It also means that antisemites will make approaches to organisations that work on issues of significance to Muslim communities, as anti-Muslim haters may make the reverse approaches to organisations working on antisemitism. Social polarisation in the UK means that the political left and right have re-aligned. Whilst this may be an overgeneralisation, there is some substance to this. The political left in the UK has taken up the cause of tackling anti-Muslim hate and racism. To many on the left, though, antisemitism is not seen to be racism, once again playing to tropes by making the assumption that racism is linked to power and hence, Jewish communities have power and so hate against them can't be racism. To those on the political right, antisemitism is a problem, though anti-Muslim hatred to many on this spectrum, has been brought upon Muslim communities because of their co-religionists and their involvement in terrorism. According to their logic and thinking, the mark of Cain has been brought onto Muslims by other Muslims. They may not say it, but anti-Muslim hatred is a by-product of their co-religionists and therefore, 'they kinda brought it upon themselves' is the internal voice and mantra which ruminates in many on the political right. Clearly, both political spectrums have their twisted reasoning.

As a British Muslim, I can honestly say that I have never seen such a fractured nation as I see now and where antisemitism is deeply rooted in some parts of British Muslim communities. I have lost count of the number of times I have been called a 'Zionist' for working with groups like the CST and those Jewish groups at the frontline of tackling hatred and prejudice. A convenient smear for some co-religionists to bypass the antisemitism charge by throwing out the term 'Zionist'. Many who throw this term out have hardly crossed their twenties and were not even born when the first Intifada even took place, yet their world view is that everything Jewish is bad and everything that they deem is Islamic, is good. Just don't ask them about minorities in Islam, since the minorities they don't like are deemed to be a threat to Islam. In their minds, the world is polar, with Muslims and Jews at opposite ends and it is people like this who are winning the hearts and minds of many young disaffected people in the country. On the other side, anti-Muslim hatred is growing within white working class neighbourhoods who see Muslims as the existential threat and where the appropriation of the Israeli flag and Jewish symbols are a means to bait Muslims.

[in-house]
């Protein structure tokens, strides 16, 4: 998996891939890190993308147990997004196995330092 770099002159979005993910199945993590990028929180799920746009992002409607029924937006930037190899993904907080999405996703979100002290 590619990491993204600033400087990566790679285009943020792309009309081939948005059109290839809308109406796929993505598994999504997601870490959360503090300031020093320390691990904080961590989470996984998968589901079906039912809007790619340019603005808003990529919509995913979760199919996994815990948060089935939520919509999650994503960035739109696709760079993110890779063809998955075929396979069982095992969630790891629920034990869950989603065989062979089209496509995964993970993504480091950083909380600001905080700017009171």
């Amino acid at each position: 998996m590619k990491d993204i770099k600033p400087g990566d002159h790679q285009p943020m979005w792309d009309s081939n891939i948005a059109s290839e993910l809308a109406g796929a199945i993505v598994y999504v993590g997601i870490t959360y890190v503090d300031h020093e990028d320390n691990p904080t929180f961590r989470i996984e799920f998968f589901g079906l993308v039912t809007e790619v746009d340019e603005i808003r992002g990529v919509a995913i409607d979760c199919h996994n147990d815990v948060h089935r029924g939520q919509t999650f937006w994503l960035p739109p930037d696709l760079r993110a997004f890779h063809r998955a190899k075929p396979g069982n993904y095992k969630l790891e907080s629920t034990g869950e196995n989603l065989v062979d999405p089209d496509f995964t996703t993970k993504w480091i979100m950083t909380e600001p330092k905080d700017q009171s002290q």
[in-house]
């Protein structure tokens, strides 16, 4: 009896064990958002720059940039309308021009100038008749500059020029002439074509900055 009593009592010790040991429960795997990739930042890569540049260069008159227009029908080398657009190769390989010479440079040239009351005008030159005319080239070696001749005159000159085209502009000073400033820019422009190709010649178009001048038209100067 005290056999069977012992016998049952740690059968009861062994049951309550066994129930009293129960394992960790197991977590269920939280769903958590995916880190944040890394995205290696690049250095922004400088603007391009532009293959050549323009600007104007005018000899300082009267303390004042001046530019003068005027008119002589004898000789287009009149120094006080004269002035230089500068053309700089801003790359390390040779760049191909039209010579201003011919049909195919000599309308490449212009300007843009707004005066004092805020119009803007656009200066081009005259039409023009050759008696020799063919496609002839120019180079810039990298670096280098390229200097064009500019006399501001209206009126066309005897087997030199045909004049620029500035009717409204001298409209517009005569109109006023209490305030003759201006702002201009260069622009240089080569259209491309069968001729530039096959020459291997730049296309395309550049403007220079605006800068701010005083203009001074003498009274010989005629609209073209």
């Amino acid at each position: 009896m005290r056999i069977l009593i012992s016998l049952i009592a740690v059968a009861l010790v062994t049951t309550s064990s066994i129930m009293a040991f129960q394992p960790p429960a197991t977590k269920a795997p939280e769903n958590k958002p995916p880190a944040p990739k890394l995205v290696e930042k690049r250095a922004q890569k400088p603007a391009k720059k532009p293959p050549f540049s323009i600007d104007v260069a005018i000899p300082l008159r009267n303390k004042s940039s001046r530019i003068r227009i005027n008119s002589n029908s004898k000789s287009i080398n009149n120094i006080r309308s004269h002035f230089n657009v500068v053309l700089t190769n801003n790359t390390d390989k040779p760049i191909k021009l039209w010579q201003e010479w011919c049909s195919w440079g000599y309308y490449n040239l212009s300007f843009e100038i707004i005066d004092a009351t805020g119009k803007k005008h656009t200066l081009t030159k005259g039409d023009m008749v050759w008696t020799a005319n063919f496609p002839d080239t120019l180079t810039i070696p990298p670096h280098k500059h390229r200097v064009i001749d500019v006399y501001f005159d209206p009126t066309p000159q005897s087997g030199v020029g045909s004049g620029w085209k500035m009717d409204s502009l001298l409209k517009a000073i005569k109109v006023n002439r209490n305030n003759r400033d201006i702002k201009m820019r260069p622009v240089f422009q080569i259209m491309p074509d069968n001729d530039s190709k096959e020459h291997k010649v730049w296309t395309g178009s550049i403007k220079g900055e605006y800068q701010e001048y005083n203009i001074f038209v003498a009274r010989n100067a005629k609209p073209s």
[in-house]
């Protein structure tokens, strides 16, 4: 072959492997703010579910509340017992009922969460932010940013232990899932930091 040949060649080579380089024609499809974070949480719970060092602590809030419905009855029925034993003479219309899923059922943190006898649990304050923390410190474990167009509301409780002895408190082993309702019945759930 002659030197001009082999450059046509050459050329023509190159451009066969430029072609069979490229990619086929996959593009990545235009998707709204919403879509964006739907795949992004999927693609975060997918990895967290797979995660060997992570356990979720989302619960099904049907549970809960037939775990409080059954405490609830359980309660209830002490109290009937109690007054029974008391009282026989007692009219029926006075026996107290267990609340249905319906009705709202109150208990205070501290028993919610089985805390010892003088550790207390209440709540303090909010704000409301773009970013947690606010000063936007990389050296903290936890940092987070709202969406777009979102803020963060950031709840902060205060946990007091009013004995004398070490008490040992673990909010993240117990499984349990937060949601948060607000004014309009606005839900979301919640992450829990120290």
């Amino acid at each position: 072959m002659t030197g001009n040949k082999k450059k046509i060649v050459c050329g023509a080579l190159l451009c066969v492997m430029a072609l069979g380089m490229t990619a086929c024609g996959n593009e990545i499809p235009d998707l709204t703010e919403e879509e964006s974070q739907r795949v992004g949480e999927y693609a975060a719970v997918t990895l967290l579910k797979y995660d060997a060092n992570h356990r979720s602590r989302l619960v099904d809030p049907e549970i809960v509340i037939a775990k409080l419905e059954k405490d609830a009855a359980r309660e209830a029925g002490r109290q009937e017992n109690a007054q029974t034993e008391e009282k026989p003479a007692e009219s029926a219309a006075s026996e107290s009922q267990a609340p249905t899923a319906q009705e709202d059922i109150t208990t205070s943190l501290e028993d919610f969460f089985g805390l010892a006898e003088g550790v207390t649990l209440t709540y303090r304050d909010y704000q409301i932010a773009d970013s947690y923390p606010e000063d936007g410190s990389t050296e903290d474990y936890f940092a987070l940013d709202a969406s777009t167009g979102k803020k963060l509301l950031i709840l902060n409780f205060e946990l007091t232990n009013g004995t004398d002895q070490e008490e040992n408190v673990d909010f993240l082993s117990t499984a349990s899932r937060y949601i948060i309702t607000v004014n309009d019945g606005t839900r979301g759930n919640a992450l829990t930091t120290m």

We are truly at a dangerous juncture and it will take people of courage to speak out. At the very least, more Muslims can speak out and challenge the antisemitism within. If we fail to do so, we can forget ever talking about equality, justice and tackling racists. It is those who speak at times where things seem overwhelming, who can lead the way. God knows, we need them more than ever.